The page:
How does a packet get back?

twistfingertwistfinger Member Posts: 3 ■□□□□□□□□□
I'm studying for CCENT right now and I'm seeing that when a packet leaves the router to go into the cloud, the source MAC address is replaced with the router MAC and the source IP (local address) is also stripped. So how does a return packed (such as an ACK) know how to get back to that original source MAC address and local IP address? Where does that information get tied to the returning traffic?



  • KrunchiKrunchi Member Posts: 237
    With your scenario the router on the gateway of your network strips it out but keeps a record for later use and replaces it with it's own when the packet reaches it's destination that router knows the path that the packet took and sends it back the same way. As soon as the gateway router receives the packet on the return trip it has the information stored and stripes it out and adds the local address back so it's sent to the original sender.

    As for ACK going outside of a subnet I'm not to sure about it is beyond my scope but ACK is used mostly in a DHCP environment within a local network and I don't think it goes outside of your gateway networking is my weak point but I think that's right?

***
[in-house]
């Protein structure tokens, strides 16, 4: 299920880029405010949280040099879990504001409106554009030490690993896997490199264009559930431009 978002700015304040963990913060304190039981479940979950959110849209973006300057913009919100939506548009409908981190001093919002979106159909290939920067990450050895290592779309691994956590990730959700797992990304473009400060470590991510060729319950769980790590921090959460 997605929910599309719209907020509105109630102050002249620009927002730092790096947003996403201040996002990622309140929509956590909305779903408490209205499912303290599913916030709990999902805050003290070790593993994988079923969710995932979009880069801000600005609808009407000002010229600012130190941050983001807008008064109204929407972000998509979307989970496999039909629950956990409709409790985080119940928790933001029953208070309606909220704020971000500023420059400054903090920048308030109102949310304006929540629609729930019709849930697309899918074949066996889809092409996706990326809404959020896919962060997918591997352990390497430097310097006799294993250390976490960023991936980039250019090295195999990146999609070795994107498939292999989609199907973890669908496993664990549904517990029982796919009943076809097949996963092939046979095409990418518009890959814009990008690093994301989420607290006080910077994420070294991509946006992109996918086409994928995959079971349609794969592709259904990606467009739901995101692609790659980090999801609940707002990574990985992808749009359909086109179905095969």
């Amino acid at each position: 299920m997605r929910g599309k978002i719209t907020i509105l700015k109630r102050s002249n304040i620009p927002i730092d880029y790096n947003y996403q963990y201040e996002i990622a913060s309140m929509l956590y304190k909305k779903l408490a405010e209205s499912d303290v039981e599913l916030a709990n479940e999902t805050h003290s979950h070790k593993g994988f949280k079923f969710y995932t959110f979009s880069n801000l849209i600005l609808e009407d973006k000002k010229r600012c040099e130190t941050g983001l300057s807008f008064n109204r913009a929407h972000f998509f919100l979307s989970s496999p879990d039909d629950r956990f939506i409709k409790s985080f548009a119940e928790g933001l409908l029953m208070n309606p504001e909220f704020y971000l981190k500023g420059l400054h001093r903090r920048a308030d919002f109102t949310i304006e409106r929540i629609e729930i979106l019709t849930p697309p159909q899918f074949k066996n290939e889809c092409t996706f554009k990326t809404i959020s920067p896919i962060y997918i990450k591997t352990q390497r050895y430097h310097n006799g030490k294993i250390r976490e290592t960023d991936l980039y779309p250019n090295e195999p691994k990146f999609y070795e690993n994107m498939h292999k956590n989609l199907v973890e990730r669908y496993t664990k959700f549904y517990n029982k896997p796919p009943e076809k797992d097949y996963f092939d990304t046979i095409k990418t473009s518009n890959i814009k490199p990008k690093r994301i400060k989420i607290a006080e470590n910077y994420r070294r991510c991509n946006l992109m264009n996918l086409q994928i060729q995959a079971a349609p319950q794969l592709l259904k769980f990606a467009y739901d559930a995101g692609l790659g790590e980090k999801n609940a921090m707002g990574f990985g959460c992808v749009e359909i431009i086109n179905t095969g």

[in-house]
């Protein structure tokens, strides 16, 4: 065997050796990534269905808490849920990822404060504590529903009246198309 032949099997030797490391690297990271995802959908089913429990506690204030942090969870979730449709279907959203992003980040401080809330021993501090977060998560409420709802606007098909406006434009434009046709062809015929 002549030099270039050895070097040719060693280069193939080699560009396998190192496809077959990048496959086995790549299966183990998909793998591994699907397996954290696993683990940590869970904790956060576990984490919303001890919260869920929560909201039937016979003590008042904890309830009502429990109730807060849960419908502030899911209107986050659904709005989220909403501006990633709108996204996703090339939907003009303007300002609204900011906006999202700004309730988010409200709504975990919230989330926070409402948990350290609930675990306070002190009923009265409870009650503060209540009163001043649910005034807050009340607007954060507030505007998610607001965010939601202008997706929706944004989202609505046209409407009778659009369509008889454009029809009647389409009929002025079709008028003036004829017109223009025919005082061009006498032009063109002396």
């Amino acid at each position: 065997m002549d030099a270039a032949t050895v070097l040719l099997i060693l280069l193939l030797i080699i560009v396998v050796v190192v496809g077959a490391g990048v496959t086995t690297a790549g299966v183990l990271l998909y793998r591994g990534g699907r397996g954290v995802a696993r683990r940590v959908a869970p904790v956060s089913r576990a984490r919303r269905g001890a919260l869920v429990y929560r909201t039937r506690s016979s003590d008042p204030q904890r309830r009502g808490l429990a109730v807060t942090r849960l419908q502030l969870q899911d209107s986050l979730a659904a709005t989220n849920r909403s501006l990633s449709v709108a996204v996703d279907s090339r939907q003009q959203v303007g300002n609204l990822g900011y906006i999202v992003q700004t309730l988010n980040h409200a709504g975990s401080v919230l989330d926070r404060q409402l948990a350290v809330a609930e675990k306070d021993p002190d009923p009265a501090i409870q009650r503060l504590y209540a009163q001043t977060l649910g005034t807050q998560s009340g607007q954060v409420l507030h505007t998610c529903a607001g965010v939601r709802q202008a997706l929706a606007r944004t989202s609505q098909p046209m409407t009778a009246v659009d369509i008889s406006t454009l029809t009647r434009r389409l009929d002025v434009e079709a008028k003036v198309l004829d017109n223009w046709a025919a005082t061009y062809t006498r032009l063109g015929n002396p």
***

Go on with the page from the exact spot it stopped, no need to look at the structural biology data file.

Certifications: A+,Net+,MCTS-620,640,642,643,659,MCITP-622,623,646,647,MCSE-246
  • m3zillam3zilla Member Posts: 172
    The original ip address is stored in a nat translation table, which maps the local ip to the NAT ip. The MAC address is resolved via an ARP.

    So, in your example, when the return packet comes back to the router, it'll look in its translation table and see a mapping for the local IP. it'll then consult its routing table to see where to send the packet next. If the local ip is on a directly connected interface, or it's local network, it will arp for the mac address of the local host if it doesn't already have it in the arp cache.

    P.S @Krunchi, ACKs are the mechanism that allows TCP to be "reliable", and is used in every TCP transmission (http, sql, smtp, etc)
  • KrunchiKrunchi Member Posts: 237
    Told you networking is my weak point icon_redface.gif been stuck in the MS world doing zero networking at work and studying. CCNA is in my future though can't wait seems fun.
    Certifications: A+,Net+,MCTS-620,640,642,643,659,MCITP-622,623,646,647,MCSE-246
  • Darthn3ssDarthn3ss Member Posts: 1,096
    As a packet traverses the network, the layer two headers/trailers are stripped at each hop, but the layer headers data stays the same.

    When a packet arrives at a router, it looks at the destination IP and determines where to (if at all) forward it. The router will replace the layer 2 source address with the address of the outgoing interface, and the destination address with the next hop's address. Same thing on the way back.

    If i'm wrong please slap me :D
    Fantastic. The project manager is inspired.

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